And a year ago, the Devils had arguably the greatest penalty-kill of all time.
The Devils killed an NHL-record 89.6 percent of power plays against and scored 15 shorthanded goals. New Jersey surrendered just 27 man-advantage goals a year ago.
Yet, through just 16 games of 2013, the Devils penalty kill has been an
Sure, New Jersey is 9-3-4 through the abbreviated-season's first third. But New Jersey's stance as an Eastern Conference power-- and perhaps even a playoff team-- could quickly dissipate if the Devils can't kill penalties.
New Jersey's PK entered Monday's game with Ottawa with the 20th-ranked PK in the NHL, killing just 80 percent of its man-down situations. The Devils have allowed power-play goals in five of their last six games-- eight power-play goals against in that spell-- surrendering three in their 5-1 loss on Long Island Saturday night.
Perhaps last year's postseason was a precursor to New Jersey's penalty-killing problems. The Devils made Florida's power play look downright dominant in round one, and that was just the beginning of their nightmares. New Jersey killed just 73.2 percent of power plays against last postseason-- and many diehards will also recall the Kings' three PP goals on Steve Bernier's boarding major, which doomed New Jersey's Stanley Cup chances in game six last June.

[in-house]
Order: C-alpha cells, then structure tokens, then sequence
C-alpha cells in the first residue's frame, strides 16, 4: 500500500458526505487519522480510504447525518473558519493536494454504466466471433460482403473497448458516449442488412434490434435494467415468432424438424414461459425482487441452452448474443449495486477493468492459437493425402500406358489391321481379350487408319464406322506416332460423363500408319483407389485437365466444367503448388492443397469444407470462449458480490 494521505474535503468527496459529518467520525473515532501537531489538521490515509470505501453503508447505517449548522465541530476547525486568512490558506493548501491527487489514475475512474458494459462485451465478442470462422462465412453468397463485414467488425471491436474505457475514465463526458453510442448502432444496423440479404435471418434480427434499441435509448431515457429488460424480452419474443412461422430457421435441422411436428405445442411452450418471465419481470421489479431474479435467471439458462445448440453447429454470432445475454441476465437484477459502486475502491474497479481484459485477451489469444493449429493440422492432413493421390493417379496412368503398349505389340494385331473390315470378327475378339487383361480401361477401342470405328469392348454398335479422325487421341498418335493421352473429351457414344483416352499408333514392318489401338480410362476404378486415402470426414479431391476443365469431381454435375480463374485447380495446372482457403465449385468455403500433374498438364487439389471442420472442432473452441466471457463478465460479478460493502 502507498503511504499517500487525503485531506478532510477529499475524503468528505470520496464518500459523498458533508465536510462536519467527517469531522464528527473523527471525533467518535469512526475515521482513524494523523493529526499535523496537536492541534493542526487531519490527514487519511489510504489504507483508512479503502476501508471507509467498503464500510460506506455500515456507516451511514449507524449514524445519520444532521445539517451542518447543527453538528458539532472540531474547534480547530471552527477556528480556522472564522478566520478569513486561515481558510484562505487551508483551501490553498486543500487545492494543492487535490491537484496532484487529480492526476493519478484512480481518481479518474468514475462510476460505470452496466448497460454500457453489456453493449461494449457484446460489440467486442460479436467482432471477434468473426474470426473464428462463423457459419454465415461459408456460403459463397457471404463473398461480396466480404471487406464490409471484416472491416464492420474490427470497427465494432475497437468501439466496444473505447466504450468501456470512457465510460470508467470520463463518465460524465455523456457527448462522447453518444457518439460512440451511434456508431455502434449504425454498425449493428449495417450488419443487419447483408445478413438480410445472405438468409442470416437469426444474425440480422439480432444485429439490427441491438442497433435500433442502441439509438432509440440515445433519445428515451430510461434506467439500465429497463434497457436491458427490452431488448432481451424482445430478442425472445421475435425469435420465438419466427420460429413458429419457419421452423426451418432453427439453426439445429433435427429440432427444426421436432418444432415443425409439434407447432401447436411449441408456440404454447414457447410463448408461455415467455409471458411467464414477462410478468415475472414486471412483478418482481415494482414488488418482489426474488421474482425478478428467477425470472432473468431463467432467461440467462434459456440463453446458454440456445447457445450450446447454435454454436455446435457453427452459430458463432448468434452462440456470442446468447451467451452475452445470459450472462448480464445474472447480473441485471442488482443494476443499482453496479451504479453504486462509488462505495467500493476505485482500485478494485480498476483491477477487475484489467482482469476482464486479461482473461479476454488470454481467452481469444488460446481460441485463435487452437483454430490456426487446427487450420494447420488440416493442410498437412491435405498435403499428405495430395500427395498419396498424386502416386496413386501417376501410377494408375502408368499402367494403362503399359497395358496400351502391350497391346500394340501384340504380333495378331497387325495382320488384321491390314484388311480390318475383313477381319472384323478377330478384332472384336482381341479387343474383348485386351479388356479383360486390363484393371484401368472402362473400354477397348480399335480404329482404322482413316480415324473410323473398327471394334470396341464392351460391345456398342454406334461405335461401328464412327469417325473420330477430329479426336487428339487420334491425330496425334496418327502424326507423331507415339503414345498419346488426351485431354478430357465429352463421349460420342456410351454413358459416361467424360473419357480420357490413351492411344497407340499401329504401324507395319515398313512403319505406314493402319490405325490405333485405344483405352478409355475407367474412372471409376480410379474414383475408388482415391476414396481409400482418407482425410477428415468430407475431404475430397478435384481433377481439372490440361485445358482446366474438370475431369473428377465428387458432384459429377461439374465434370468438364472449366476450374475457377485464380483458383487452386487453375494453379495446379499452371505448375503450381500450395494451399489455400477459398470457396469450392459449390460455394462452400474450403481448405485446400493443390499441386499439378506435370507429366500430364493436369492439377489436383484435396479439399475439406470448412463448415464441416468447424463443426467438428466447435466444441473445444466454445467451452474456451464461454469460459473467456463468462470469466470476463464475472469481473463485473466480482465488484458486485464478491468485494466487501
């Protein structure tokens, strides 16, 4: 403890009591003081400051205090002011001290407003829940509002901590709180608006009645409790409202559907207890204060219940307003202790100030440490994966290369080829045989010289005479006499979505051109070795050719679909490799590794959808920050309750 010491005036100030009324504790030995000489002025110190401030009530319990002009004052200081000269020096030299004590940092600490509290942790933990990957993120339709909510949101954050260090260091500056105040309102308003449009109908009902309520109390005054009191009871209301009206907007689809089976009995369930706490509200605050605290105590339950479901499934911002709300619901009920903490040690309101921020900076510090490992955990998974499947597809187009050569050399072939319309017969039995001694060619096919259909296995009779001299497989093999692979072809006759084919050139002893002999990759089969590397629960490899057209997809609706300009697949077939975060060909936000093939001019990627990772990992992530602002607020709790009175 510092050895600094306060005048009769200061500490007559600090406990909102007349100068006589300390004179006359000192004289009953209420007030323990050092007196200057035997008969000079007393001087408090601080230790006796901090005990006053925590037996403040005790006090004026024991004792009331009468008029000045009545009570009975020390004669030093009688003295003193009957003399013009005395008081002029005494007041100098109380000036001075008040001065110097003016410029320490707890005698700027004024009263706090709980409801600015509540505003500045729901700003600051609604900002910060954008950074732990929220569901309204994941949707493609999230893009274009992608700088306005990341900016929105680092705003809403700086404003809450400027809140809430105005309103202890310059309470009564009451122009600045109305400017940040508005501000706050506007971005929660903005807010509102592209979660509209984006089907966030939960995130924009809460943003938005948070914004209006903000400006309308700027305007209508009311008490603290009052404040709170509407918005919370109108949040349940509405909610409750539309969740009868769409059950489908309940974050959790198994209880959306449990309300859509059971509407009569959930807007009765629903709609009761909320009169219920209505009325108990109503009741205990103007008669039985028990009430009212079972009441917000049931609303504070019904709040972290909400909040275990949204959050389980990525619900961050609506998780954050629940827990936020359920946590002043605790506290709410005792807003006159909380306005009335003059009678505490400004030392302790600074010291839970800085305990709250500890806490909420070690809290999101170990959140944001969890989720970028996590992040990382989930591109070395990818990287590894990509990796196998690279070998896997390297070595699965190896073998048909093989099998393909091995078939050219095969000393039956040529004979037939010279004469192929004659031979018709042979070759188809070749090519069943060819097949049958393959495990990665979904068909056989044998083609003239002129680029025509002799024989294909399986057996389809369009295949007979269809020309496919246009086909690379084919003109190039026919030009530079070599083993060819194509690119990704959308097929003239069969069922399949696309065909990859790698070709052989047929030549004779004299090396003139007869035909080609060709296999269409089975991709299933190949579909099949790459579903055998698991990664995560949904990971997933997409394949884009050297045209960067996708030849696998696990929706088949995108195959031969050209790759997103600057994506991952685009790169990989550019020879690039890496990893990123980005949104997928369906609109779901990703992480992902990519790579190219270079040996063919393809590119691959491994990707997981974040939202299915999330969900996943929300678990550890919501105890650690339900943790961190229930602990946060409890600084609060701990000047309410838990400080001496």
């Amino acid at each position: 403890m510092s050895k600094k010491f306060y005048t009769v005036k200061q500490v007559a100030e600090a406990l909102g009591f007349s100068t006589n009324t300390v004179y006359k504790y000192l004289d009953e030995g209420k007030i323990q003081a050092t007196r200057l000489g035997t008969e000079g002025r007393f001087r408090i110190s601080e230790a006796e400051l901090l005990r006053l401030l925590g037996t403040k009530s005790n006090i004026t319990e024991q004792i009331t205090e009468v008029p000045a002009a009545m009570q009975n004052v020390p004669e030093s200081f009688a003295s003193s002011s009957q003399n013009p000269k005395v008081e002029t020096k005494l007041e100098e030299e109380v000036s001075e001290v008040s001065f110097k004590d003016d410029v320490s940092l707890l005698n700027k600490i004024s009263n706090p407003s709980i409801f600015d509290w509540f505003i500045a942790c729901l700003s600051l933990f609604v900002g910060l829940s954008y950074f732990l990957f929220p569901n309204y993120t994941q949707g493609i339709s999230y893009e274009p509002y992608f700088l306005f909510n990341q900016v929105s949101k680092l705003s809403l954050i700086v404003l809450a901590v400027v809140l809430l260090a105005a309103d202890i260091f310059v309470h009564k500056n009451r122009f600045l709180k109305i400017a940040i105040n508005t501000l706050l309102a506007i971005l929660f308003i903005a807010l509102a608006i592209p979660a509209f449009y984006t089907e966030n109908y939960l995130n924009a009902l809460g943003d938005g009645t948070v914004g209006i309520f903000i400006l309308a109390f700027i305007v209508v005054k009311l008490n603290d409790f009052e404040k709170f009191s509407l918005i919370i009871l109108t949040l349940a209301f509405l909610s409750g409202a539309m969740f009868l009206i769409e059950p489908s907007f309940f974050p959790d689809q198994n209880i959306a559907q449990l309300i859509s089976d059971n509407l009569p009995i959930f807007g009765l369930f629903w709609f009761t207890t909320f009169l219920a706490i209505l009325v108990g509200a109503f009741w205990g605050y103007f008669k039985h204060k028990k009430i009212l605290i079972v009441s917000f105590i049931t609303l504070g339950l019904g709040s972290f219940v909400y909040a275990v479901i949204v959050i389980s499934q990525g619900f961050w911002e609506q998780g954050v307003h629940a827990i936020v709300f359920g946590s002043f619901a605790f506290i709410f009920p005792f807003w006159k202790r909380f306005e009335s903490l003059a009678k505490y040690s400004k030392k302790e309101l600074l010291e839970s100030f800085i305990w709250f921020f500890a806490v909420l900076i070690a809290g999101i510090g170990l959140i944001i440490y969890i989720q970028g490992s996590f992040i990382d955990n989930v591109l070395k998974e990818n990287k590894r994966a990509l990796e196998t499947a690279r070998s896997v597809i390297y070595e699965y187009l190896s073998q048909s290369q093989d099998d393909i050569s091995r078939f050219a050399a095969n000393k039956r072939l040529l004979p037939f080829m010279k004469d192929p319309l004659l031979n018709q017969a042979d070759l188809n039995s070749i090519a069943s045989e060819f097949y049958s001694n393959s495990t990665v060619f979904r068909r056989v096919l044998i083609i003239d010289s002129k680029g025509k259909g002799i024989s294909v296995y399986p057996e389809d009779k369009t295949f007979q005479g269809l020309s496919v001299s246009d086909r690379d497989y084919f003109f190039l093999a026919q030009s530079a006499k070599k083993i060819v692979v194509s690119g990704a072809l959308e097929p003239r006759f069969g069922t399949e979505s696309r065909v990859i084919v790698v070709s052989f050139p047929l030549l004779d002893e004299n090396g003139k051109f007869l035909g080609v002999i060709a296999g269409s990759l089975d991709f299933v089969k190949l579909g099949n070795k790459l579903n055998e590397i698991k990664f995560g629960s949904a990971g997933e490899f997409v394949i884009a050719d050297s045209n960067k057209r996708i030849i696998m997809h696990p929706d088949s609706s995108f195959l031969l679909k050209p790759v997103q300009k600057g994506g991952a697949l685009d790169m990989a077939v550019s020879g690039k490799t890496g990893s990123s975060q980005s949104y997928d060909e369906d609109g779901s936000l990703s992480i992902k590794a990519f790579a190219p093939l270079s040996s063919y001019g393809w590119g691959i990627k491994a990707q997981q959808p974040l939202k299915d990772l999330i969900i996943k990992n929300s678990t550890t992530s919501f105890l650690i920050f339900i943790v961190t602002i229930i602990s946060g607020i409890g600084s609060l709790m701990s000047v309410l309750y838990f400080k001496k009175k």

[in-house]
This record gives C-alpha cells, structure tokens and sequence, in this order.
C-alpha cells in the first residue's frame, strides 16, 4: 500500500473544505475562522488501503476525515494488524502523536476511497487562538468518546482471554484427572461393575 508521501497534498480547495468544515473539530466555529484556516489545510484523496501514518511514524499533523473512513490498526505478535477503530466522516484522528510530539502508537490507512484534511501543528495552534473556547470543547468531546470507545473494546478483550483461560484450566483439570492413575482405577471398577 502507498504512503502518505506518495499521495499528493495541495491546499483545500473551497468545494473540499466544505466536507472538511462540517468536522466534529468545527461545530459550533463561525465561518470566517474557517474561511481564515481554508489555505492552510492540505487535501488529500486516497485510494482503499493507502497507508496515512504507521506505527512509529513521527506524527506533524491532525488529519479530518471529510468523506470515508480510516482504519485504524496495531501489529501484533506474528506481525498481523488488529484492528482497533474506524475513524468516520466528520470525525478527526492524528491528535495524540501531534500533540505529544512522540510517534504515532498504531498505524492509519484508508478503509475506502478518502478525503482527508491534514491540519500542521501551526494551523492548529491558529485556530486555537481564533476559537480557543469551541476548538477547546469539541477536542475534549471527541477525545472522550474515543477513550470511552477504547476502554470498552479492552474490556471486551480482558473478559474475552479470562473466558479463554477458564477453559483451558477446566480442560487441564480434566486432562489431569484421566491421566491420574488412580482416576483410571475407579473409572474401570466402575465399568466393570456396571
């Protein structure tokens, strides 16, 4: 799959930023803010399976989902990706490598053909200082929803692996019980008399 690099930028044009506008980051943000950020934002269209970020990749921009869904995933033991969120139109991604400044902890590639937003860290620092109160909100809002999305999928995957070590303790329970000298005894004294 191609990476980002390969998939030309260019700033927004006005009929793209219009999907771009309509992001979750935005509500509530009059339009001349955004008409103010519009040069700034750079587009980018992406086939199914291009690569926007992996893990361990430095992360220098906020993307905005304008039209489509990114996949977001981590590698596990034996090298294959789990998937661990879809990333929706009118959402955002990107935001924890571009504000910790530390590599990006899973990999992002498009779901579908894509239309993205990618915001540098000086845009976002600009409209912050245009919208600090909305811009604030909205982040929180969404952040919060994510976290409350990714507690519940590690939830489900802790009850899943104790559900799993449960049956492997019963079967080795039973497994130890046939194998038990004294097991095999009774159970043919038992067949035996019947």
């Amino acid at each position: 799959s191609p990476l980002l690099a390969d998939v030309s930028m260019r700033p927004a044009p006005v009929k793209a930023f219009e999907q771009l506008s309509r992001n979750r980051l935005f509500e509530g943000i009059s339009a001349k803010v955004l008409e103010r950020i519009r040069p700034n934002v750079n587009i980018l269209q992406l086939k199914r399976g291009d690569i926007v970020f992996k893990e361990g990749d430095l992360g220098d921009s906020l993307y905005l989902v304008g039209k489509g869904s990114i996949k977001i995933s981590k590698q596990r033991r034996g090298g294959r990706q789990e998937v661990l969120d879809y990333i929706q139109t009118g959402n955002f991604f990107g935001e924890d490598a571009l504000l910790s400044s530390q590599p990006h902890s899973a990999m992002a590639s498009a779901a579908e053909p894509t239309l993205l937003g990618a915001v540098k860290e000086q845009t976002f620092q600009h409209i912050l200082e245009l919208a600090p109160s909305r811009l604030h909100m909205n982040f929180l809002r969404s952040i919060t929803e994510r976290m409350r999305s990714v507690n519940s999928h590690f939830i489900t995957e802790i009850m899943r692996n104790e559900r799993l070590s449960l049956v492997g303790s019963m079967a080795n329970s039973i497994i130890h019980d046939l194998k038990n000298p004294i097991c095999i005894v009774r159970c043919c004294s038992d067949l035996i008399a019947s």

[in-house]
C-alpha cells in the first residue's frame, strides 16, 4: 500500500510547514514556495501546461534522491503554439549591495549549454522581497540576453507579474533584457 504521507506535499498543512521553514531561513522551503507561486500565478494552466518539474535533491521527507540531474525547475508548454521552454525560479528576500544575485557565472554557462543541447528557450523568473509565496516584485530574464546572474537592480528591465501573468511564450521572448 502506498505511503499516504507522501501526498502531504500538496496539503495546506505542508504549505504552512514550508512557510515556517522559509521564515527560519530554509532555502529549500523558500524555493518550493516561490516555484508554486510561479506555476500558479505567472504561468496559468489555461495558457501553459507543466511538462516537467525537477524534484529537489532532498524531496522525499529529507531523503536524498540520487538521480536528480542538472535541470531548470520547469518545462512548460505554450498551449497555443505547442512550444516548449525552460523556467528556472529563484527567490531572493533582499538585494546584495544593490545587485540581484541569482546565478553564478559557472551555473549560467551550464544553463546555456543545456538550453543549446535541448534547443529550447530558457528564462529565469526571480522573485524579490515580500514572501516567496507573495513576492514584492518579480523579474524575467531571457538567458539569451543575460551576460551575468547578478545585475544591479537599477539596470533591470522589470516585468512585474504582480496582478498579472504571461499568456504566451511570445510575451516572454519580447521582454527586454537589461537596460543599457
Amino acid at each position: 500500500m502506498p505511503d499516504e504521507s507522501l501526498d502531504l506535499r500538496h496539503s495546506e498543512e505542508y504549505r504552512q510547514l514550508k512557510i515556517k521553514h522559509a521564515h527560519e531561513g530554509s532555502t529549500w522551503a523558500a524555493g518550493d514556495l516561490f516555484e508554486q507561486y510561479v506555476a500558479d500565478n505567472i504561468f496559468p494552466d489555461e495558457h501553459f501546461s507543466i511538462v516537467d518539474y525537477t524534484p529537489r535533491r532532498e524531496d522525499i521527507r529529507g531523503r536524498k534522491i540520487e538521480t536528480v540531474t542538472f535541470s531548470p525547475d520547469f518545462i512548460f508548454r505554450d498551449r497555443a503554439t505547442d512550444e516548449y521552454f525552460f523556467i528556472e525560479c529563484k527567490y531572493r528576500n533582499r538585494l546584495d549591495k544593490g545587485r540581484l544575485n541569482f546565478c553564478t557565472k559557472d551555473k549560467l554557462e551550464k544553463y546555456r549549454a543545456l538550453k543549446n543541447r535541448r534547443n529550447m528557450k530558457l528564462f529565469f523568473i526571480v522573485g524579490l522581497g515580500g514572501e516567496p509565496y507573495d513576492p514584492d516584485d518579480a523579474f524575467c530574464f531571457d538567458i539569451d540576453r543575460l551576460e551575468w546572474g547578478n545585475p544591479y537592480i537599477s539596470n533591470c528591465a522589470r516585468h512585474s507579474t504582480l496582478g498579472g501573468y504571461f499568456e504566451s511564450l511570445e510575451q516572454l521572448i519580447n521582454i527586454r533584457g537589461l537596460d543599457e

Whatever the reason, those failings have carried over to this year. The Islanders have been the Devils' staunchest adversary, potting seven of the Devils' 14 power-play goals against in four games thus far. Loyalists could point to the Isles' standing as No. 2 PP in the entire sport, but a cynic could make the case that they're getting fat off New Jersey's PK failings.
One also could make the case that taking unnecessary penalties-- like Bryce Salvador's in the second period Saturday-- leads to more power play chances. True. But taking penalties is an inevitability, and New Jersey simply must be better on its kill.
The Devils killed all four PPs they faced in their 2-1 shootout loss to the shorthanded Senators Monday. Maybe that's a start.